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dc.contributor.authorYazdanbakhsh, Arashen_US
dc.contributor.authorWu, Chia-Chienen_US
dc.contributor.authorCao, Boen_US
dc.contributor.authorDali, Veenaen_US
dc.contributor.authorGagliardi, Celiaen_US
dc.contributor.authorPomplun, Marcen_US
dc.contributor.authorCronin-Golomb, Aliceen_US
dc.date.accessioned2020-02-04T20:19:10Z
dc.date.available2020-02-04T20:19:10Z
dc.date.issued2016
dc.identifier.citationA. Yazdanbakhsh, C. Wu, B. Cao, V. Dali, C. Gagliardi, M. Pomplun, A. Cronin-Golomb. 2016. "Involuntary saccades and binocular coordination during visual pursuit in Parkinson's disease." Journal of Vision, Volume 16, Issue 12, pp. 1358 - 1358. https://doi.org/10.1167/16.12.1358
dc.identifier.issn1534-7362
dc.identifier.urihttps://hdl.handle.net/2144/39255
dc.description.abstractPrior studies of oculomotor function in Parkinson's disease (PD) have either focused on saccades while smooth pursuit eye movements were not involved, or tested smooth pursuit without considering the effect of any involuntary saccades. The present study investigated whether these involuntary saccades could serve as a useful biomarker for PD. Ten observers with PD participated in the study along with 10 age-matched normal control (NC) and 10 young control participants (YC). Observers fixated on a central cross while a disk (target) moved toward it from either side of the screen. Once the target reached the fixation cross, observers began to pursue the moving target until the target reached to the other side. To vary the difficulty of fixation and pursuit, the moving target was presented on a blank or a moving background. The moving background consisted of uniformly distributed dots moved in either the same or the opposite direction of the target once the target reached the central fixation cross. To investigate binocular coordination, each background condition was presented under a binocular condition, in which both eyes saw the same stimulus, and under a dichoptic condition, in which one eye saw only the target and the other eye only saw the background. The results showed that in both background conditions, observers with PD made more involuntary saccades than NC and YC during both fixation and pursuit periods while YC and NC showed no difference. Moreover, the difference between left and right eye positions increased over time during the pursuit period for PD group but not for the other two groups. This suggests that individuals with PD may be impaired not only in saccade inhibition, but also in binocular coordination during pursuit. [Meeting abstract presented at VSS 2016.]en_US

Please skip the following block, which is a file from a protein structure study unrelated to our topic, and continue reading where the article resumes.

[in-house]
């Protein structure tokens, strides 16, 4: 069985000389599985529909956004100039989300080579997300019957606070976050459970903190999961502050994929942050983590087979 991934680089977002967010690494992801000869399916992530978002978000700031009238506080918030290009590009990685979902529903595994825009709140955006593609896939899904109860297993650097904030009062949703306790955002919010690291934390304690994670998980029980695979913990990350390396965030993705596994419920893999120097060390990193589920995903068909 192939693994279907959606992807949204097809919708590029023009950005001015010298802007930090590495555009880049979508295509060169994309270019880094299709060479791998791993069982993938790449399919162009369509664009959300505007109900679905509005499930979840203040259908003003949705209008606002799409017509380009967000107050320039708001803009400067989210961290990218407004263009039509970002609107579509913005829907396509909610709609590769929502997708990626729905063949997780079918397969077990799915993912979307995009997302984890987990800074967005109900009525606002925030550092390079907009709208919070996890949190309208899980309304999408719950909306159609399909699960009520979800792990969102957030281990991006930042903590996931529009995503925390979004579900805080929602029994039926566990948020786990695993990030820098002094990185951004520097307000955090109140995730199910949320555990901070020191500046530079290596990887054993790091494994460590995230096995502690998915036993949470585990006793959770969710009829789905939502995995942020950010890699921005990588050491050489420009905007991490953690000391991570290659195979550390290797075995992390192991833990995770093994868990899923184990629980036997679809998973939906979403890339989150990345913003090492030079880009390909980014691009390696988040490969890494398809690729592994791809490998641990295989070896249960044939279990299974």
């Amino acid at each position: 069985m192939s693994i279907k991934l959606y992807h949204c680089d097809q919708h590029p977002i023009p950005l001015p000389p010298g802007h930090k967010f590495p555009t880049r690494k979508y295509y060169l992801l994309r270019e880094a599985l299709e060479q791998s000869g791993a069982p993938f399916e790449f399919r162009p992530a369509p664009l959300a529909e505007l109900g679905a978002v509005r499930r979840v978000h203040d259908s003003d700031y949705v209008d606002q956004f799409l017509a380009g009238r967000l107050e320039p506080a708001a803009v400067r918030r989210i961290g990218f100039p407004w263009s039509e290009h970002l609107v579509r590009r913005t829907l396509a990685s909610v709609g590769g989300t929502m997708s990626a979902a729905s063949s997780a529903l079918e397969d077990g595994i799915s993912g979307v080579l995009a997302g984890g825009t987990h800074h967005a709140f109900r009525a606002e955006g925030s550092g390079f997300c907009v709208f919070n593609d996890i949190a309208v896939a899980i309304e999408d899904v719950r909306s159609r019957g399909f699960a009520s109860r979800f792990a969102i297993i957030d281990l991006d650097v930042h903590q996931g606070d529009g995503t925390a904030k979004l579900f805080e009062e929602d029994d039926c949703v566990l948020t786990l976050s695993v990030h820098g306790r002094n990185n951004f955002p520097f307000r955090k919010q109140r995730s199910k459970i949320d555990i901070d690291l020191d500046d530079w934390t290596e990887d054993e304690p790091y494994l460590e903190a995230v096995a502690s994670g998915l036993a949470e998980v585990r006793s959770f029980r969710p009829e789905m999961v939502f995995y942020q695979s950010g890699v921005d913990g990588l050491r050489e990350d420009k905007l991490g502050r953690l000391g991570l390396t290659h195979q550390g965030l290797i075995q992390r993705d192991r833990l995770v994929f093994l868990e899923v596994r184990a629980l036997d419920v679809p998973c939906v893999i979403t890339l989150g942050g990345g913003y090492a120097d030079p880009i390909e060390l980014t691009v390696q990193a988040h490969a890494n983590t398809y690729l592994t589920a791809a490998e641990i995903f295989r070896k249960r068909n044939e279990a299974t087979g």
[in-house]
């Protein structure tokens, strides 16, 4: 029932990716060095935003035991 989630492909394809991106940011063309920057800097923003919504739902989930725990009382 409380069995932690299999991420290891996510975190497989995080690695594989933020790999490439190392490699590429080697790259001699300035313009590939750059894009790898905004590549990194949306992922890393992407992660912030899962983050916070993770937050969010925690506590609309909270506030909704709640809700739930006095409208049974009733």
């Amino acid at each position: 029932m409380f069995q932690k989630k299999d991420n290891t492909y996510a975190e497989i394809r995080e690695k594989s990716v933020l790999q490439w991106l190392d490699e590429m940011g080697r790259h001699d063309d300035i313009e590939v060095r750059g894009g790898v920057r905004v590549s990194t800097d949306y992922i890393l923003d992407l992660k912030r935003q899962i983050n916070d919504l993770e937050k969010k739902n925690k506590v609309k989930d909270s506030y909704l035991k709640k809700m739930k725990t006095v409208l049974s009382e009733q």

dc.format.extent1358 - 1358en_US
dc.publisherThe Association for Research in Vision and Ophthalmologyen_US
dc.relation.ispartofJournal of Vision
dc.rightsThis work is licensed under a Creative Commons Attribution-NonCommercial-NoDerivatives 4.0 International License.en_US
dc.rights.urihttp://creativecommons.org/licenses/by-nc-nd/4.0/
dc.subjectMedical and health sciencesen_US
dc.subjectPsychology and cognitive sciencesen_US
dc.subjectExperimental psychologyen_US
dc.titleInvoluntary saccades and binocular coordination during visual pursuit in Parkinson's diseaseen_US
dc.typeArticleen_US
dc.description.versionAccepted manuscripten_US
dc.identifier.doi10.1167/16.12.1358
pubs.elements-sourcemanual-entryen_US
pubs.notesEmbargo: Not knownen_US
pubs.organisational-groupBoston Universityen_US
pubs.organisational-groupBoston University, College of Arts & Sciencesen_US
pubs.organisational-groupBoston University, College of Arts & Sciences, Department of Psychological & Brain Sciencesen_US
dc.identifier.orcid0000-0001-5699-6204 (Cronin-Golomb, A)
dc.identifier.mycv251223


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This work is licensed under a Creative Commons Attribution-NonCommercial-NoDerivatives 4.0 International License.
Except where otherwise noted, this item's license is described as This work is licensed under a Creative Commons Attribution-NonCommercial-NoDerivatives 4.0 International License.